Is Hendrick Motorsports back after Jimmie Johnson’s win at Phoenix Saturday night?
That depends on if you think they went anywhere in the first place. Personally, I never bought that Hendrick was struggling, even though Jeff Gordon already has three DNFs this season and Johnson had a terrible stretch at Las Vegas and Atlanta.
If anything, Hendrick’s perceived troubles are the result of other teams catching up. Roush-Fenway has made monstrous gains in the new car, as evidenced in Carl Edwards’ series-leading three wins. Joe Gibbs has given Toyota a huge push, with the big surprise being that of the team’s two wins so far this season, Tony Stewart has none.
If anything, Hendrick is merely the victim of other teams finally figuring things out.
And considering Dale Earnhardt Jr. is third in points, 86 behind leader Jeff Burton, things aren’t all bad for Hendrick. Earnhardt has finished in the top-10 in all but two races so far this year (a crash at Fontana and a 12th-place finish at Texas) and has led 355 laps – the third-highest total in the series.
Add Johnson’s win to the mix. Sure, he won the race on a fuel-mileage call, but the car was good enough that it might’ve won the race even if fuel had never become an issue. Gordon isn’t going to spend the entire season struggling, and expect Casey Mears to contend more as the year progresses.
Everyone talks about how Hendrick Motorsports is back, when the reality is, they never really went anywhere.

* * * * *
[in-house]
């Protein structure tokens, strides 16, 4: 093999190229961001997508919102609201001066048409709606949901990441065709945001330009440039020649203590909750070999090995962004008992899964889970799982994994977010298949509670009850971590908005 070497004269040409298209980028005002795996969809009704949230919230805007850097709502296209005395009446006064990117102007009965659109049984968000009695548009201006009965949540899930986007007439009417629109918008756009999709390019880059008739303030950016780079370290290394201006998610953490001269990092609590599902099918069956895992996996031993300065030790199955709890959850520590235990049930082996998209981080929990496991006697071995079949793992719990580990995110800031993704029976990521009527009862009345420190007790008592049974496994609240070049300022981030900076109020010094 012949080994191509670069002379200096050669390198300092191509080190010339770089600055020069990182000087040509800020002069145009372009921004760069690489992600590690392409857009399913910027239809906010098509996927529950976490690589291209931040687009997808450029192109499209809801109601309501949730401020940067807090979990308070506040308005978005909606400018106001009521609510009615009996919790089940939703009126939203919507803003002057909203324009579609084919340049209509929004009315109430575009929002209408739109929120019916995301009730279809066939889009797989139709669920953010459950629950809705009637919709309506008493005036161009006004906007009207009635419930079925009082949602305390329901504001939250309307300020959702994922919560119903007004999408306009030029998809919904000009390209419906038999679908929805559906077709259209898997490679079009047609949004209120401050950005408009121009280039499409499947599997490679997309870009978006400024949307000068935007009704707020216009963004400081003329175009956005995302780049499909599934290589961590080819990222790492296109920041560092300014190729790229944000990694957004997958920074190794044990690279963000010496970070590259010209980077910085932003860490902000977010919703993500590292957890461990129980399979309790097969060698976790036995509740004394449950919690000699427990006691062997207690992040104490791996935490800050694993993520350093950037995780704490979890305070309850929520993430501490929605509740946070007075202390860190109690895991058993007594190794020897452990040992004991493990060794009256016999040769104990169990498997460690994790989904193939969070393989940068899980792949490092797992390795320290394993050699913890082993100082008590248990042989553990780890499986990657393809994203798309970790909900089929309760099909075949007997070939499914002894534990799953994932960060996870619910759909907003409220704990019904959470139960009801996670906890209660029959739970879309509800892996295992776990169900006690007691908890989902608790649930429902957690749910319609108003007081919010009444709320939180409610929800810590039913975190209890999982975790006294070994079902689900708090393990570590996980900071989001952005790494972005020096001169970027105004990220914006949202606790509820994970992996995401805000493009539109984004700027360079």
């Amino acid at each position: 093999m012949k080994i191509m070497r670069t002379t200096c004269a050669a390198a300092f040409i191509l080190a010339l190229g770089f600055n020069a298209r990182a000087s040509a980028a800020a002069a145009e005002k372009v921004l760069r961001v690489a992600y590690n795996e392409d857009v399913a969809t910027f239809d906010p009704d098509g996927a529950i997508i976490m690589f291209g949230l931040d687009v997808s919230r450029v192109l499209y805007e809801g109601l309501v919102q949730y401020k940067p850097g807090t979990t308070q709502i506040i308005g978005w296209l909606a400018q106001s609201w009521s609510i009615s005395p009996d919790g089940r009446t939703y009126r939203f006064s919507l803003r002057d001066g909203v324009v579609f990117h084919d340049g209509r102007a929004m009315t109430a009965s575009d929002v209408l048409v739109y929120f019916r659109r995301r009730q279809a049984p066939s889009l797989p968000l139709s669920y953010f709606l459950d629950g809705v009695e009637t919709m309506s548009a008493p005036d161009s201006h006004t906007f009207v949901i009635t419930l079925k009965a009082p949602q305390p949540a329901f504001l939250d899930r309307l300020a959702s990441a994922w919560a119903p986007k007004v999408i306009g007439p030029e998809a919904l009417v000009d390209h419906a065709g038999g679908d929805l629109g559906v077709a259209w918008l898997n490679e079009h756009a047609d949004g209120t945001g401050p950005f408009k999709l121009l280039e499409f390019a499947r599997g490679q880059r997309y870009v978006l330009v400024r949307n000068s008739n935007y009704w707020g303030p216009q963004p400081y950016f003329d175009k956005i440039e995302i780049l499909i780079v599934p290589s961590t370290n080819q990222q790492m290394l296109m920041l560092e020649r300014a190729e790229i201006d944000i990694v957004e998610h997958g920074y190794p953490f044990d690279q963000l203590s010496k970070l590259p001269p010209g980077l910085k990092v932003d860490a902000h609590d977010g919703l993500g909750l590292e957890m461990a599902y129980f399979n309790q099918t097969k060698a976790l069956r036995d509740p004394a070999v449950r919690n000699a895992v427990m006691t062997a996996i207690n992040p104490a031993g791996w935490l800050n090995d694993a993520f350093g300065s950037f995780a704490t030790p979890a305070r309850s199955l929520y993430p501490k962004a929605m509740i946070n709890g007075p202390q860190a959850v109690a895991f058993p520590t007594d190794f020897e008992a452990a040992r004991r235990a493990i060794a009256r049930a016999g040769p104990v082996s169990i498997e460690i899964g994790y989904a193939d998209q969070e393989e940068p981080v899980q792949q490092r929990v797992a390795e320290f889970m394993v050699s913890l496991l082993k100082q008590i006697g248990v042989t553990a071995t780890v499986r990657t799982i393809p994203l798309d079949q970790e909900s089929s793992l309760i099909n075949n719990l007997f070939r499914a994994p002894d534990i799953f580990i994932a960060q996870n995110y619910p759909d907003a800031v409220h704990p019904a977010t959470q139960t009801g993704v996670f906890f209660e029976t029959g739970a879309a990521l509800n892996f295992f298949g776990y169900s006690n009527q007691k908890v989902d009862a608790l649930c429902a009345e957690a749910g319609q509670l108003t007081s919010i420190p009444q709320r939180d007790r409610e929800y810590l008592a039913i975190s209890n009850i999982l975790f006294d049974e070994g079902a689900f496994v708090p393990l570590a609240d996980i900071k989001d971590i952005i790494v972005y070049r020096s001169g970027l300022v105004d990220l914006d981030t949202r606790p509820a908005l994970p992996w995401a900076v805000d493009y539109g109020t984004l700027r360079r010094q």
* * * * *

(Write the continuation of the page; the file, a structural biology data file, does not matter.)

Testing, testing …
Give Aaron Fike this: his admission to ESPN the Magazine to driving at least one Craftsman Truck Series race while high on heroin shined the light on one of NASCAR’s most glaring problems:
Its drug-testing policy.
Do I think NASCAR has a huge drug problem? No, but how can we be sure if we’re not testing everyone consistently and at random? The policy is one of suspicion; if NASCAR doesn’t think you have a problem, it won’t test you.
While NASCAR thinks that’s a good way to go, I’m not as convinced. I wouldn’t necessarily say performance-enhancing drugs are a big deal in auto racing, but if guys are shooting heroin before strapping in and driving a few hundred laps, NASCAR needs to take a look.
Kevin Harvick, Jimmie Johnson, Kasey Kahne and Tony Stewart all said this past weekend at Phoenix that at no point in their NASCAR careers have they ever been drug-tested.
Harvick even went so far as to practically beg to be tested.
In the other major sports, the leagues push for drug reform, while the players resist. In NASCAR, it’s the other way around. In this instance, the drivers have it right. Sure, everyone in Sprint Cup, Nationwide and the Truck Series might be clean … but how do we know if we’re not testing?
I don’t know if random testing will serve as a deterrent, but it has a better chance of catching the next Aaron Fike before he straps in high on something. NASCAR’s dangerous enough when you’re competing sober. Why would anyone want someone out there under the influence of something?